Insight into the creative processes and collaborations behind the interior design of the multiple award-winning 32.6m/107’ light-weight carbon composite sailing yacht Inukshuk; Part 1 of 3.
We are proud to say that every interior we design is uniquely tailored to each of our clients’ individual tastes. A clear and concise design brief is always the start of any successful creative and collaborative process.
In the case of Inukshuk, the design brief called for us to take inspiration from the owner’s favourite Lakeland region of North America. Being a remote wilderness and not practical for us to travel to – although we would have loved to have visited – we worked with images supplied by the owner along with a recommendation to attend an exhibition in London by a famous group of artists who specialise in painting the region in question. This, backed-up by our own in-depth research online, in books and by finding examples of native flora and fauna growing in arboretums and gardens in our native England, gave us our starting point.
For the fixed joinery inside the yacht, the bulkheads, sole, deckhead and built-in furniture, we used a palette of colours and textures to create an atmosphere reflecting silver grey tree bark, windswept fallen trees bleached by the elements, driftwood, granite boulders and shimmering water.
Baltic Yachts’ joinery department set to work making samples of silver-grey upholstered fabric panels, limed oak and dark grey painted oak brushed with stiff nylon rotary brushes to bring out the grain, which meant the veneer had to be thicker than that which might normally be used. The owner wanted to embrace the natural qualities of the timber – accepting its knots and imperfections – but the whole team were used to owners looking for a pristine blemish-free finish so this was not an easy task and thus the term “perfect imperfection” was often used to describe our design philosophy – and all this on a lightweight foam core.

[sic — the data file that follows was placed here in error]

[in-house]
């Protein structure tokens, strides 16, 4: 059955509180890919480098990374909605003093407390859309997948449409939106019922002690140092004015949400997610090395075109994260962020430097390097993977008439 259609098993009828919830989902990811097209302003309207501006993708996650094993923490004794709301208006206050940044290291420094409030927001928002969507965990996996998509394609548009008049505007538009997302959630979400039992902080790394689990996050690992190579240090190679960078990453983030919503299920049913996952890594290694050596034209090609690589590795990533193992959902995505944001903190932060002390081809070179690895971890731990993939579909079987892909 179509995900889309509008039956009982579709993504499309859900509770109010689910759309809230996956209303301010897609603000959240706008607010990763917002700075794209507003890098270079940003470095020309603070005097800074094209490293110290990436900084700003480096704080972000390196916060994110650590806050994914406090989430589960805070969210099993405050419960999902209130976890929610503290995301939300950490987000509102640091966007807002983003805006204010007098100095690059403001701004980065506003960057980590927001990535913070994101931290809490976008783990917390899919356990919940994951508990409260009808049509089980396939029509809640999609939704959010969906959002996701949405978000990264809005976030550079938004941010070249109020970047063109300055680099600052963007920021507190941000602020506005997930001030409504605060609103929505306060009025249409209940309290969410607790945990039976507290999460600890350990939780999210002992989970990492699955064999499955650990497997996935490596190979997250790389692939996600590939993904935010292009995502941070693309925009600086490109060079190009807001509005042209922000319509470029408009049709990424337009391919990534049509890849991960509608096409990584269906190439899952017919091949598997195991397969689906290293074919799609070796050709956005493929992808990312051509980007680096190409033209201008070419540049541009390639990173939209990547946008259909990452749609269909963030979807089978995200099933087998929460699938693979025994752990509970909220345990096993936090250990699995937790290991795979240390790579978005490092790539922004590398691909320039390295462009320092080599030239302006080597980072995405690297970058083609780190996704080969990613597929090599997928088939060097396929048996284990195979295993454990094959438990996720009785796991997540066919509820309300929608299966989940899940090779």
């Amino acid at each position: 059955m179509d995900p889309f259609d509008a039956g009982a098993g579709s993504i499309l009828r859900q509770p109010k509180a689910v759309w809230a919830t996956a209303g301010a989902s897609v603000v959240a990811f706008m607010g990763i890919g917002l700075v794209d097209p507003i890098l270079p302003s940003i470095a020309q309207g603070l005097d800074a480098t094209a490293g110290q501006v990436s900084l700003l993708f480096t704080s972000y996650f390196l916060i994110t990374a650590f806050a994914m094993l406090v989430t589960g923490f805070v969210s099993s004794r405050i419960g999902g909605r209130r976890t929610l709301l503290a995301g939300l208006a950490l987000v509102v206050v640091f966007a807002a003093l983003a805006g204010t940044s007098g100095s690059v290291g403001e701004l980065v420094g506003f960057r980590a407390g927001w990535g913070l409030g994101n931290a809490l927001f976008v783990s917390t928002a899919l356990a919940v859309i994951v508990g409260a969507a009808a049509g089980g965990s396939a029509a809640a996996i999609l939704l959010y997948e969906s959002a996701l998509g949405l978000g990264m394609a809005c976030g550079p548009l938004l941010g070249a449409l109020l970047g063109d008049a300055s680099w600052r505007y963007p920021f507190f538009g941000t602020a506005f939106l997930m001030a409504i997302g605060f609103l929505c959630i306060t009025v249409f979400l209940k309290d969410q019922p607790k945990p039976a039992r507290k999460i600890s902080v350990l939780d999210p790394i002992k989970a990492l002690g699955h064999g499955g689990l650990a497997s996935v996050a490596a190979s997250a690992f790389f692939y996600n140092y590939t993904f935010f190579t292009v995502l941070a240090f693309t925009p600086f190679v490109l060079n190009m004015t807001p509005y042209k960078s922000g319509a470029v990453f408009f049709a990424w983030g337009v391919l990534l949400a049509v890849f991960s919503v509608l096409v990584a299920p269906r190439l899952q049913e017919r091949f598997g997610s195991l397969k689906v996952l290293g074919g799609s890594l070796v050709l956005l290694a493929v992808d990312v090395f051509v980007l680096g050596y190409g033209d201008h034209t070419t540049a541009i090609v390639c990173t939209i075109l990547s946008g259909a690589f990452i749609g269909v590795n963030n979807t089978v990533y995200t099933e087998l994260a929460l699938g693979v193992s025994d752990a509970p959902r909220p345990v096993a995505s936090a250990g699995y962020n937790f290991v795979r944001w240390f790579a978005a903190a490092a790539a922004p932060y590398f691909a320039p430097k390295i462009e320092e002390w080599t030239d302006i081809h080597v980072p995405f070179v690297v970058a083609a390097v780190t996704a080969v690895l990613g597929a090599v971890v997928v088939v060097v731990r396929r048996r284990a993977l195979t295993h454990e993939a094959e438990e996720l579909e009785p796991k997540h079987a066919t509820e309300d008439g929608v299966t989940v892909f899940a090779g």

The resulting silver grey bulkheads, dark grey sole boards, limed oak built-in furniture and shimmering grey bulkhead and deckhead fabric, all set-off by carefully positioned lighting, has all the background elements of the natural environment from which we were taking our inspiration.
Tree bark was the inspiration for the plaster finish on the wardrobe door panels which were made by Baltic Yachts and then shipped to London to a very talented company called Calfe Crimmings, where a thin layer of plaster was applied to both sides of the doors and drawer fronts (to reduce the risk of warping), worked to a perfect finish, allowed to dry and then sealed before being shipped back to Finland for installation.
These carefully developed finishes provided a neutrality to the fixed décor that sat comfortably with sensible resale considerations and which provided a backdrop to be further embellished to the owner’s specific tastes.
In Part 2: I’ll be explaining how the hand-made special items of furniture and wall lights would come to life as part of our creative process.Read More